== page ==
Discovering Joy Through Daily Rituals

"What makes life really worth living?" is a question I ponder often. Each person probably answers inquiries such as this differently.
"All you need is love" is one notion that's been piped into my sub-consciousnesss for decades. Yet even though I'm certain that at least a few people love me, a vague angst knaws within. "Is love enough?" I ponder, then cease because in the deepest sense of the word, I probably have no more than an inkling as to what real love is.
"All you need is money" is another credo echoing through the corridors of my mind. Certainly this is a practical way to approach things and when I remember the brief periods of my life when I had no food, I promise myself not to become too impractical. Howver, though money buys a lot, happiness is seldom on the inventory.
There are many other "All you need" texts tugging somewhere inside my tiny brain. I might as well be honest and say I have no idea what I actually need. I'm not even sure that lasting happiness for humans is possible. The architecture of my mind - and most of the minds I have encountered - have so many coding bugs that whaatever joy does come invariably seems fleeting.
"What makes life worth living?" Retuning to that question, these four things seem salient -

(1) Celebrate parts of you that are young and playful

A lot of my body feels like a creaky garbage truck: years of hubris are stuck to my neurons, and the results manifest in the droop of shoulders, sag of my forehead, and eneverated slump of my waist. Foretunately, my toes have a different energy. Each morning before getting out of bed I wiggle them a few minutes. It helps me connect to a kernel of my being that's uncorrupted by pessisism, unmarred by pain, and gleefully immune to lethargy.
Ever notice how babies take delight in wiggling their toes? It's part of their wisdom of unknowing: they're not only burning a few calories; they're also stimulating nerve centers and important energy channels. Why can't more adults do that? There's a natural exuberance in the process. If I spend a few minutes every day simply wiggling the toes without thinking of anything else, the day goes better. An inner smile appears. Just as computers need to boot up properly to function well, humans need to follow certain protocols when waking up to optimize their awareness.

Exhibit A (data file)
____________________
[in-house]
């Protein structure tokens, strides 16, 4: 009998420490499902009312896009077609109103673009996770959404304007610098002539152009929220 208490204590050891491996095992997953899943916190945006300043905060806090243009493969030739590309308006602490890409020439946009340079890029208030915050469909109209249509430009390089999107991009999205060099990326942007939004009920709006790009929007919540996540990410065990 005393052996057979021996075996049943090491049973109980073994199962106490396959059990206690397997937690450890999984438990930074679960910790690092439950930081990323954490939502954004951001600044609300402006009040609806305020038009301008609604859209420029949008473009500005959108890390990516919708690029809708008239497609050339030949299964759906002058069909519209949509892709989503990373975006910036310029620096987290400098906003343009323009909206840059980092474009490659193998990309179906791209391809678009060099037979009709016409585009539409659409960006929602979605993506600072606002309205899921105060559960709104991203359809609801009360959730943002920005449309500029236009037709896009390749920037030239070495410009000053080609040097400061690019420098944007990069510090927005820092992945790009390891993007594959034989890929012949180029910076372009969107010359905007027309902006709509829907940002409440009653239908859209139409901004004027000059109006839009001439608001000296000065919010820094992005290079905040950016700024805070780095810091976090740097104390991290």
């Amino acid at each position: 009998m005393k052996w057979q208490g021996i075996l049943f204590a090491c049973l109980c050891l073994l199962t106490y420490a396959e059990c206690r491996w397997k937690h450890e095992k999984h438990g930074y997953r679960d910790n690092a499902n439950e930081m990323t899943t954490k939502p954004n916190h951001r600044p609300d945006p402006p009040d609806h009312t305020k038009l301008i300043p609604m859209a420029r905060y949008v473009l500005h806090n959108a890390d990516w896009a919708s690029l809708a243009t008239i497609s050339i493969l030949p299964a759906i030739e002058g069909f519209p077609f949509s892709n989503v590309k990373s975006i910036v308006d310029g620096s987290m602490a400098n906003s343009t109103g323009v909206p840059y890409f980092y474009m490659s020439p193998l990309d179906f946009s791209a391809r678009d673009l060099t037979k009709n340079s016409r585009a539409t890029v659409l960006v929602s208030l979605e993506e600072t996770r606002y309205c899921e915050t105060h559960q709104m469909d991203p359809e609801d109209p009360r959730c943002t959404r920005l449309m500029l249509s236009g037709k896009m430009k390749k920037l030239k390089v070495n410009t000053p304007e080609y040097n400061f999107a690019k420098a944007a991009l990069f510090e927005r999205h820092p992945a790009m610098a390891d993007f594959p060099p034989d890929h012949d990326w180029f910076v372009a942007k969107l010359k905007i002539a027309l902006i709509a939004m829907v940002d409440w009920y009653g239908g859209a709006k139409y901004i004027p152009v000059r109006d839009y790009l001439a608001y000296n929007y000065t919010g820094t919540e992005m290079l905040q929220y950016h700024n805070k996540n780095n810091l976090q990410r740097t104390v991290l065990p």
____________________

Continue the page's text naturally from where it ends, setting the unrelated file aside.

When I start the day off by wiggling my toes with foolish delight, things turn out a bit more magically than when I devote the entire day to non-sense efficiency. Toe wiggling is a celebration of play and important daily ritual. It might seem foolish, but things which are absurd in terms of ordinary sense are often precious from a different sense.

(2) Send love to plants

It might seem incongruous, but oneimportant daily ritual I treasure is walking by a garden and sending love to some plants. On the way to work, I pass by a field of mint. Two years ago somebody put weed killer there and the whole patch nearly died. However, mint is a resilient herb and I'm encouraging the remaining plants to grow back. Each day I send a lot of love to that mint patch. And in ways I can't explain, I feel those plants encourage me. The dark, aromatic green leaves and faint lavender flowers of mint have qualities I respect.